At the age of 16 he won his first long distance event, earning a silver cup donated by Sheffield publicans, but by the age of 21 he was physically strong enough to become a long-distance thoroughbred.
That's because he spent the intervening years building up his endurance by running 200 miles a week.
He'd run to and from Doncaster three times a week, a 38-mile round trip.
According to reports, while there he would pop into the butcher and buy mutton which he would run back home with.
In 1879 Littlewood starred in his first race as a novice long distance athlete. Held at Wolverhampton, it was one of the “go-as-you-please” events popular at the time and after six days and 72 hours on the track, 12 hours a day, he came fourth out of 28 contestants to win a prize of £4 for scoring 275 miles in the allotted time.
George was, quite literally, up and running.
A year later he went to Leeds and won his first race, creating a new 12 hours a day, 72-hour world record of 374 miles on the 38th lap on the mile to the circus rink.
The rewards were good — £35 for first place plus an additional £10 for beating the record. Littlewood later said that it was the greatest race he ever won.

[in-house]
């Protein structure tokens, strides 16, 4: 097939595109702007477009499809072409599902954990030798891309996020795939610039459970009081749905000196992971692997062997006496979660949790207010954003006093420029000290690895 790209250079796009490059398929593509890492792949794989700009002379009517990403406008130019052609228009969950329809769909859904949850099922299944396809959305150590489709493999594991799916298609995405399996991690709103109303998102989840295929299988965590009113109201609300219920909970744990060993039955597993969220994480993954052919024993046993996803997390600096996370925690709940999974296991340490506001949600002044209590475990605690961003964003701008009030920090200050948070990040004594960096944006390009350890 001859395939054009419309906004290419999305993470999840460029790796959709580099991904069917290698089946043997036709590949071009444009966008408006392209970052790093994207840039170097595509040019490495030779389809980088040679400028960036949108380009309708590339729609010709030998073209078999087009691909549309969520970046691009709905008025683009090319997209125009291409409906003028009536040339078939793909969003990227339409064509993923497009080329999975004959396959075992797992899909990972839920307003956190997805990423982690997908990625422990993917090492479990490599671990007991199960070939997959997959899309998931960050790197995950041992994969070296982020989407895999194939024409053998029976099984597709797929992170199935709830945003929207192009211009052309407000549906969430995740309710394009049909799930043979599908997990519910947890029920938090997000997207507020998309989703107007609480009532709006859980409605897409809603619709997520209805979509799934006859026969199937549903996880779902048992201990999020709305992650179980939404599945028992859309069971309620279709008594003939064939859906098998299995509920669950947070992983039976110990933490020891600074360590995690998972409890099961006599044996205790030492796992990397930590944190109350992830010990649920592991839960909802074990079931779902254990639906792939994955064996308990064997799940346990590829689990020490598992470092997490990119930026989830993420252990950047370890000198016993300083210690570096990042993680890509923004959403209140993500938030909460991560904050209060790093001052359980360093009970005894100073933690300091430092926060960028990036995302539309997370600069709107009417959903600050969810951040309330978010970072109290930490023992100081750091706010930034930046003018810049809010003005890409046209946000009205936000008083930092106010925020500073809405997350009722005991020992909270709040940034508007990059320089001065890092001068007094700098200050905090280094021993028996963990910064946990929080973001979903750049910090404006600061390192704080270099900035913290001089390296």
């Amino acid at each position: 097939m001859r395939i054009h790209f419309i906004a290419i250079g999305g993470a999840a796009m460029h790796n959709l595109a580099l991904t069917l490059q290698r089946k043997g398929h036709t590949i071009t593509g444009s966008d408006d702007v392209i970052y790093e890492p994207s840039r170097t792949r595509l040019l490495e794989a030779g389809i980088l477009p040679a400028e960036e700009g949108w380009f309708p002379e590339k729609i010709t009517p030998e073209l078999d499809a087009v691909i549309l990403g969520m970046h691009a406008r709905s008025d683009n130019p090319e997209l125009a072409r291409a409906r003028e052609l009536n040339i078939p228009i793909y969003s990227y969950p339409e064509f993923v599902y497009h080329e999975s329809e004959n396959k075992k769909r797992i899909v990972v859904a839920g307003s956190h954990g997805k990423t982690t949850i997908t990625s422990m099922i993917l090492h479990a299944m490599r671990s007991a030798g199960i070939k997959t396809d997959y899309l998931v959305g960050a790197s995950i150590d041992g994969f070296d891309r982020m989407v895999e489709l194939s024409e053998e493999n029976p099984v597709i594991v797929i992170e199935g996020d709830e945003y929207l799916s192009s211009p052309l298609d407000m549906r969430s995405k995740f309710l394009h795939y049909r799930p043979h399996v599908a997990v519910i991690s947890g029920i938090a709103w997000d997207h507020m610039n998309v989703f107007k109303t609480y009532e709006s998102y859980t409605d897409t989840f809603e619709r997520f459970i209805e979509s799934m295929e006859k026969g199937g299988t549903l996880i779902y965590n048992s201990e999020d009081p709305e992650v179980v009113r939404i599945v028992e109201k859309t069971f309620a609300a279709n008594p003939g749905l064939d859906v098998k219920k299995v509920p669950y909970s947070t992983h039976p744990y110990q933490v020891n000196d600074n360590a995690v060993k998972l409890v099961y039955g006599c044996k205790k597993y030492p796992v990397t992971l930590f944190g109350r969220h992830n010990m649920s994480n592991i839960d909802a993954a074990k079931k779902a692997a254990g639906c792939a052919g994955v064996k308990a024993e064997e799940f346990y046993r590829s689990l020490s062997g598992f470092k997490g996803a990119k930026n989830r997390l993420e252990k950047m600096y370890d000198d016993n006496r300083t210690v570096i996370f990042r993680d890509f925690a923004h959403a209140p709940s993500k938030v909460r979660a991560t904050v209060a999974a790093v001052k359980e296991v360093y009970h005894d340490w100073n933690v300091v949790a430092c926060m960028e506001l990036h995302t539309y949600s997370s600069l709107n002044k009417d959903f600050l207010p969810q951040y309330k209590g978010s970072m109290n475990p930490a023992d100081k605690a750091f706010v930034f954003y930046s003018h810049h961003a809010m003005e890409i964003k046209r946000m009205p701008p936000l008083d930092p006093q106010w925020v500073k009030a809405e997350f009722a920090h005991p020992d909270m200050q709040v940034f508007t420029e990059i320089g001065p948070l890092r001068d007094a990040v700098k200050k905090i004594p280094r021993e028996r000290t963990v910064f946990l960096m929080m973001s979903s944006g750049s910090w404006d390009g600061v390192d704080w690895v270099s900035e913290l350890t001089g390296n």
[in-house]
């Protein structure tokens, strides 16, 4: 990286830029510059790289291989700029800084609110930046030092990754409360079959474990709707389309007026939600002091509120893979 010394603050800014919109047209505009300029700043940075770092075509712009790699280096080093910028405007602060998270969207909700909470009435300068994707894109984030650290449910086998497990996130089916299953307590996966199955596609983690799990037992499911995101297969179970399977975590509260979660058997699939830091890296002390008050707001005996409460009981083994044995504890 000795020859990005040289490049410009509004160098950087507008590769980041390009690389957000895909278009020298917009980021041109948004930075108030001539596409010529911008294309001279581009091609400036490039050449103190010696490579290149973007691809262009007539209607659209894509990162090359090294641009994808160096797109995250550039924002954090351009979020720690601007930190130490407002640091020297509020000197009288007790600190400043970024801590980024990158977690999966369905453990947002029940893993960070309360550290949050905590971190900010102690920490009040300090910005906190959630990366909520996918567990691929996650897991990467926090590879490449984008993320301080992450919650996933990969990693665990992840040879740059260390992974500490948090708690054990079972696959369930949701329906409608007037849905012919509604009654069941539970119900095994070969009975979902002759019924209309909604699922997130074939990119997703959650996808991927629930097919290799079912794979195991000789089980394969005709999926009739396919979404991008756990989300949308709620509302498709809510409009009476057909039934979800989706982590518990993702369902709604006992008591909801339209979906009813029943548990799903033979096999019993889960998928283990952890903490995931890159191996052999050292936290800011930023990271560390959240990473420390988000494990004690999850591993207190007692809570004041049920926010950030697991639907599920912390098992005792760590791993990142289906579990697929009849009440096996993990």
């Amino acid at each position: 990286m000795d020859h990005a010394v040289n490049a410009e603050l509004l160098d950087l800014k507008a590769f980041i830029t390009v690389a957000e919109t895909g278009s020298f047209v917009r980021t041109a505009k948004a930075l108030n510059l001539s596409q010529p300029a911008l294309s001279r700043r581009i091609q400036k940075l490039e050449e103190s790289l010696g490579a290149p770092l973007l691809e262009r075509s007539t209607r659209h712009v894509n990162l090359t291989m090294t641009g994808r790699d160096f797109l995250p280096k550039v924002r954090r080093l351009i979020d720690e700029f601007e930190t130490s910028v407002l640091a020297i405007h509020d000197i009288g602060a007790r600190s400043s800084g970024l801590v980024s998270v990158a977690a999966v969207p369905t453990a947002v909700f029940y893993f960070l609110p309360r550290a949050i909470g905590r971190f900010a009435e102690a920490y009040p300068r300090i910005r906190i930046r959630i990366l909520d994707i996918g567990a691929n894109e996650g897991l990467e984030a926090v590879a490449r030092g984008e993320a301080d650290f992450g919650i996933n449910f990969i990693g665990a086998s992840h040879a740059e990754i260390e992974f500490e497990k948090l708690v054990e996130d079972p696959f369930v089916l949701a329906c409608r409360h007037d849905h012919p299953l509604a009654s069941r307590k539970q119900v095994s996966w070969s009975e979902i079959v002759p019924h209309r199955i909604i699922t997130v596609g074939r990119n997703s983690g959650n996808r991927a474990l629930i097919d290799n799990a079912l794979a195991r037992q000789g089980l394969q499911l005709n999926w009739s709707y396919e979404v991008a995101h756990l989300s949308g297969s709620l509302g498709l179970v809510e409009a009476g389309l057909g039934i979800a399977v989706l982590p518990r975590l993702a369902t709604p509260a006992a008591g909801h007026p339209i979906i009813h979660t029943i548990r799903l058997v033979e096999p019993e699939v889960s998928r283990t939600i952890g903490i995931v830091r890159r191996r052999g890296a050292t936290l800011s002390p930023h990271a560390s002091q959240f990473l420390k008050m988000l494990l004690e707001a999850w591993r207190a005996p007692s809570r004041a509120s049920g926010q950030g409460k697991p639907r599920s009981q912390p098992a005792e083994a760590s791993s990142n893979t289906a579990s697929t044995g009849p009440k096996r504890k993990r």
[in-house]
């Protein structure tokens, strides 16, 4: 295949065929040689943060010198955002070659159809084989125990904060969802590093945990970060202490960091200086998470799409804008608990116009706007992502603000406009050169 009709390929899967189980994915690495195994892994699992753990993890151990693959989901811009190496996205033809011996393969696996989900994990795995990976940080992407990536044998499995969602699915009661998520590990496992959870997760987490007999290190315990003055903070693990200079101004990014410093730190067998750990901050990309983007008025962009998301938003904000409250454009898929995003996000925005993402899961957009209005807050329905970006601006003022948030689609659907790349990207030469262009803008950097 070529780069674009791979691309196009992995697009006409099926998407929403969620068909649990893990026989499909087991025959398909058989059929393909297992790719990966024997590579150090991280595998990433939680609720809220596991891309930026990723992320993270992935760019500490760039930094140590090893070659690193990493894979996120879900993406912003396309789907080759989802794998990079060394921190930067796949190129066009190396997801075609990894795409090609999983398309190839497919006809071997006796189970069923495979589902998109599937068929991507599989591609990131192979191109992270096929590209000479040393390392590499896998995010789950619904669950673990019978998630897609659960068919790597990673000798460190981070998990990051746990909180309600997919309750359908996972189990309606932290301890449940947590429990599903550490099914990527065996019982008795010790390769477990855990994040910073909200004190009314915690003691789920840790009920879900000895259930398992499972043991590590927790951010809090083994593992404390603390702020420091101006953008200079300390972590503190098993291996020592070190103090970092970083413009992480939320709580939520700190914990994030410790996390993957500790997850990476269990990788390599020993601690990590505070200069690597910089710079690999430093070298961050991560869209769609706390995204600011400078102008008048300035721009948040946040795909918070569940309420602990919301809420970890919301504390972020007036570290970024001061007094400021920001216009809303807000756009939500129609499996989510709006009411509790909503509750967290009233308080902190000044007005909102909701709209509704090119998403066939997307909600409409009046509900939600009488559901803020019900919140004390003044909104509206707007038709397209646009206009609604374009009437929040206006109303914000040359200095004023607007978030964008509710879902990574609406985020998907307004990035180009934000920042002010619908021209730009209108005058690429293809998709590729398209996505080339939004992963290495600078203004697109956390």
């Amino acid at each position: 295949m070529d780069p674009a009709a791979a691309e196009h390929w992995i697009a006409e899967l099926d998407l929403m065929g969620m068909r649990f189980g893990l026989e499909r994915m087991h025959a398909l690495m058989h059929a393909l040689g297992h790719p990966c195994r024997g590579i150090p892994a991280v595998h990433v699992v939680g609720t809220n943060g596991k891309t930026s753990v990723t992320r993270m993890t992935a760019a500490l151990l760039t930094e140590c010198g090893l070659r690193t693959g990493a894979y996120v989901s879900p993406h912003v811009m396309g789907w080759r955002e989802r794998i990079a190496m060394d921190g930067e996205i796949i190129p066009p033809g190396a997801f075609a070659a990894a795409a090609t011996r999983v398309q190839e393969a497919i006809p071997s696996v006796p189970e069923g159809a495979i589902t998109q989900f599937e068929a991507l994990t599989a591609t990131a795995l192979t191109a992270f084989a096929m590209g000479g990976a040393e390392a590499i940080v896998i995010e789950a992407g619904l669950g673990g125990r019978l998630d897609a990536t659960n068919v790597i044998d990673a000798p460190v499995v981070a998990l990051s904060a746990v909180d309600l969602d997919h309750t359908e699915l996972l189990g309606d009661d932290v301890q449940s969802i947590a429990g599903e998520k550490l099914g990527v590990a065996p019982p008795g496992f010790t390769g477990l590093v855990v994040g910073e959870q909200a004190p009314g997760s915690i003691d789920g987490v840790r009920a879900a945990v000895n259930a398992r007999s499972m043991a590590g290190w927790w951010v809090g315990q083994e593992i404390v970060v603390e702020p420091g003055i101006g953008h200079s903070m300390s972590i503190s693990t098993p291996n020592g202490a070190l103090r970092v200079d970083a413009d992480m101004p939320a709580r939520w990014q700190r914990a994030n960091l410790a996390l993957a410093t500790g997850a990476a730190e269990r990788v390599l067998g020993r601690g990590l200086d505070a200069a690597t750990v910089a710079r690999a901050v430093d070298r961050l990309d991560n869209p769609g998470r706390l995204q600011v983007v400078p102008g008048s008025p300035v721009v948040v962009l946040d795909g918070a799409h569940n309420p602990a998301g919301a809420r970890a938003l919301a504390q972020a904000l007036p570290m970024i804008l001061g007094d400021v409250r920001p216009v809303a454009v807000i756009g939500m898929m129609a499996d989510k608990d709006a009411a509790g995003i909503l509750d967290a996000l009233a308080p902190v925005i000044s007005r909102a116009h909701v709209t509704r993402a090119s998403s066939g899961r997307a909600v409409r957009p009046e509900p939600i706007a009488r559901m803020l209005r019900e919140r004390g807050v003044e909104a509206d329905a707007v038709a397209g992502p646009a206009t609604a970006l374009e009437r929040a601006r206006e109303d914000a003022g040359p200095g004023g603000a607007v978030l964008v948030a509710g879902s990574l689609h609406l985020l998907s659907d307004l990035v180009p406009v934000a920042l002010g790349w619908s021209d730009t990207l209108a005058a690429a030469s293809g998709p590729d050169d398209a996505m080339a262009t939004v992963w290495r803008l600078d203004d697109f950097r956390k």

The emerging athlete started to spread his wings.
Front page news in 1888 for the great New York walking match, won by George Littlewood.
His first venture to London was at the Agricultural Hall in Islington where he defeated Sir John Astley, a gold medal champion, and swelled his prize fund to the tune of another £70.
By now established as a name in the chosen sport, Littlewood's rising stock was underlined by an invitation to the Astley Belt, a blue ribbon 142-hour, six-day event against the reigning long distance champion, Ivan Charles Rowelll — the man who only the year before in Madison Square garden, new York, had provided a phenomenal prize Fund of $50,000 in two races in the city.
George came home second but beat some very good American athletes.
The pride of family and friends back home in South Yorkshire was growing and some were there to see him set the new six-day walking record in Sheffield in 1882.
He beat the then 142-hour heel and toe world mark of 530 miles, covering 531 on a mile-long track at the Drill Hall. It's a record that still stands to this day.
Littlewood's race against a horse, noted elsewhere in this feature, was a pleasurable diversion from the serious business of competition.